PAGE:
Agere Systems announces MEMS-based optical switch component

Feb. 26, 2001
Feb. 26, 2001--Agere Systems, the former Microelectronics Group of Lucent Technologies, announced a fully integrated, three-dimensional (3D) microelectromechanical systems (MEMS) optical switch component that will be marketed to makers of optical networking systems.

Agere Systems, the former Microelectronics Group of Lucent Technologies (NYSE: LU), announced a fully integrated, three-dimensional (3D) microelectromechanical systems (MEMS) optical switch component that will be marketed to makers of optical networking systems. It offers 64 input and 64 output ports in a small form-factor, and contains the control electronics needed to form a self-contained subsystem - permitting quick integration into optical networking system designs.

Designed to be in the core of all-optical cross connects and add/drop multiplexers, the 5200 series MEMS switch module uses a scalable, 3D architecture developed by researchers at Lucent Technologies' Bell Labs to manipulate optical signals without the need to convert the signals to electrical form. It is the first in a family of small-form-factor optical switch modules that will be offered by Agere Systems. The new small form factor package measures approximately 9" x 10" x 4".

MEMS are integrated Microsystems that add moving mechanical parts to traditional electronics on a silicon chip. In Agere Systems' product, the mechanical parts are tiny mirrors that reflect optical signals from incoming ports to any desired output port. MEMS technology offers low signal loss, which can result in improved transmission distances and lowered systems costs for manufacturers. MEMS switches are targeted at network cores and nodes in both long-haul and metro area networks.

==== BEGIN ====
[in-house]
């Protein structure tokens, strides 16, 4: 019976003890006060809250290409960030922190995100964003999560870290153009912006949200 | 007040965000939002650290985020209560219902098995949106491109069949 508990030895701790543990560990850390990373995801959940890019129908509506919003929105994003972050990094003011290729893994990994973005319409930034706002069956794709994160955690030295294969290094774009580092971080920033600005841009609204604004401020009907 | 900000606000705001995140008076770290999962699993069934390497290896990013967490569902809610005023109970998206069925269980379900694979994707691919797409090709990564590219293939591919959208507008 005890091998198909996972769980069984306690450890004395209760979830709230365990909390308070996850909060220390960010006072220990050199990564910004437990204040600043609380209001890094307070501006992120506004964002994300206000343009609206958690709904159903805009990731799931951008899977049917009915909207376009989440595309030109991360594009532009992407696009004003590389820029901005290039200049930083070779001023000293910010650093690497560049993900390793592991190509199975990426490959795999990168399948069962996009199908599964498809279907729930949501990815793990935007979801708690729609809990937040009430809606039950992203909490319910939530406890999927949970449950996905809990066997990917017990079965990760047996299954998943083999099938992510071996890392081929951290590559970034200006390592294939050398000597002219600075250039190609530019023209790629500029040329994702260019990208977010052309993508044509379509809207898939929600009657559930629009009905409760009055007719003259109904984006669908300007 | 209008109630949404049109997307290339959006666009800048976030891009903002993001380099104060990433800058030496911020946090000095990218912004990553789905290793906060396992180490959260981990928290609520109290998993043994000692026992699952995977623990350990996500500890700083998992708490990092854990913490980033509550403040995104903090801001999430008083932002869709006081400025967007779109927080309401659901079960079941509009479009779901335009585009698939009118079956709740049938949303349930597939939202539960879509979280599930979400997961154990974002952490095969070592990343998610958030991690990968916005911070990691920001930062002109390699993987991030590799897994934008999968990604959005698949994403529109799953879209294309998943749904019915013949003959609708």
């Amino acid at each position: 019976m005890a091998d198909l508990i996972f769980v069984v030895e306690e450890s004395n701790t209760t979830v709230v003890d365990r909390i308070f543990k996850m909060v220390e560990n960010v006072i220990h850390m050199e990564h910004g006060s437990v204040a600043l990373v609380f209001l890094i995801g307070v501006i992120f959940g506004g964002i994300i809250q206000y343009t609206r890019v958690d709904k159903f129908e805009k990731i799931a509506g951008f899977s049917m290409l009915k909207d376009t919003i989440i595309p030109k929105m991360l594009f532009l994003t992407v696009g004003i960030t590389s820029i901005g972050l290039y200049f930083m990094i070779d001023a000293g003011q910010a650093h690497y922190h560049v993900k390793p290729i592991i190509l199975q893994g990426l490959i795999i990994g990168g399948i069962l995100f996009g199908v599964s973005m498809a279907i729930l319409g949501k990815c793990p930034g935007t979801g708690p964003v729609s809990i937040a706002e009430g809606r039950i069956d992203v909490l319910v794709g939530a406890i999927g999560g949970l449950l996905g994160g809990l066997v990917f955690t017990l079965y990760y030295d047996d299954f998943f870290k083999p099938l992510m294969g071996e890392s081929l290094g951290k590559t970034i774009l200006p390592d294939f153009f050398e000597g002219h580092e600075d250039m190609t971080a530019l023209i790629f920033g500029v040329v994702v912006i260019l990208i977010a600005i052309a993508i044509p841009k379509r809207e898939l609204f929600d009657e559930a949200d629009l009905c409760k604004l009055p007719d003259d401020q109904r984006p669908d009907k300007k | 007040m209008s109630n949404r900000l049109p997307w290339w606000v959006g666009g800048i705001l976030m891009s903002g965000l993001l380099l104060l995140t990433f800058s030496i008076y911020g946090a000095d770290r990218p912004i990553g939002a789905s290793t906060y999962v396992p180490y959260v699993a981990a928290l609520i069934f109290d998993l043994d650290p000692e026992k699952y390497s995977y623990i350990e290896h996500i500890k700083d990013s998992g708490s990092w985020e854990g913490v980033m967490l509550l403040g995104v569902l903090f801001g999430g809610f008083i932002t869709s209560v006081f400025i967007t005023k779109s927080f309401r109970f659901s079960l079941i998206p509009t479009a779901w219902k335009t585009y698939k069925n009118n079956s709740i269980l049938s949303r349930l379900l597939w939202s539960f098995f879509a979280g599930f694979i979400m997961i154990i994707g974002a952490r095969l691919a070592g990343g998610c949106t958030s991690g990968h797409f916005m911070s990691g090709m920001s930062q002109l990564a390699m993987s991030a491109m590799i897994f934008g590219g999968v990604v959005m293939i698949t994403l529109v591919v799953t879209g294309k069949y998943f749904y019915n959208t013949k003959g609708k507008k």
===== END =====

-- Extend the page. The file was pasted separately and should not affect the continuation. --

Unlike many two-dimensional MEMS switch architectures - which simply raise or lower "pop-up" mirrors at fixed angles to switch a signal to a certain port - Agere Systems' optical switch module features a 3D beam-steering architecture. Signals are directed to an array of dual-axis mirrors that can be tilted in multiple positions, bouncing an incoming signal off one of these mirrors to another dual-axis mirror and finally to the designated output port. This architecture promotes lower signal loss variation than two- dimensional designs.

MEMS technology supports scalability by allowing any data rate or transmission protocol to travel across the switch. Agere Systems' 3D offering also includes control electronics to manipulate the mirrors in the switch module. Closed-loop embedded control electronics also maintain the quality of the connections over different operating conditions. Connections to the control electronics can be made using a simple digital serial or parallel interface via a 68-pin SCSI-type electrical connector.

Once spun off from Lucent, Agere Systems will have the technology and facilities for MEMS manufacturing. Agere expects to continue to grow this effort as the MEMS market continues to expand.

Sample quantities will be available to optical networking systems manufacturers in the second calendar quarter of 2001, with production quantities expected by the third quarter of 2001.

About Agere Systems:

Agere Systems Inc., formerly known as the Microelectronics Group of Lucent Technologies, is a developer of semiconductors for communications applications, offering integrated optoelectronics and integrated circuits solutions to help customers reduce the time and expense of developing new communications equipment. For more information, visit www.agere.com.

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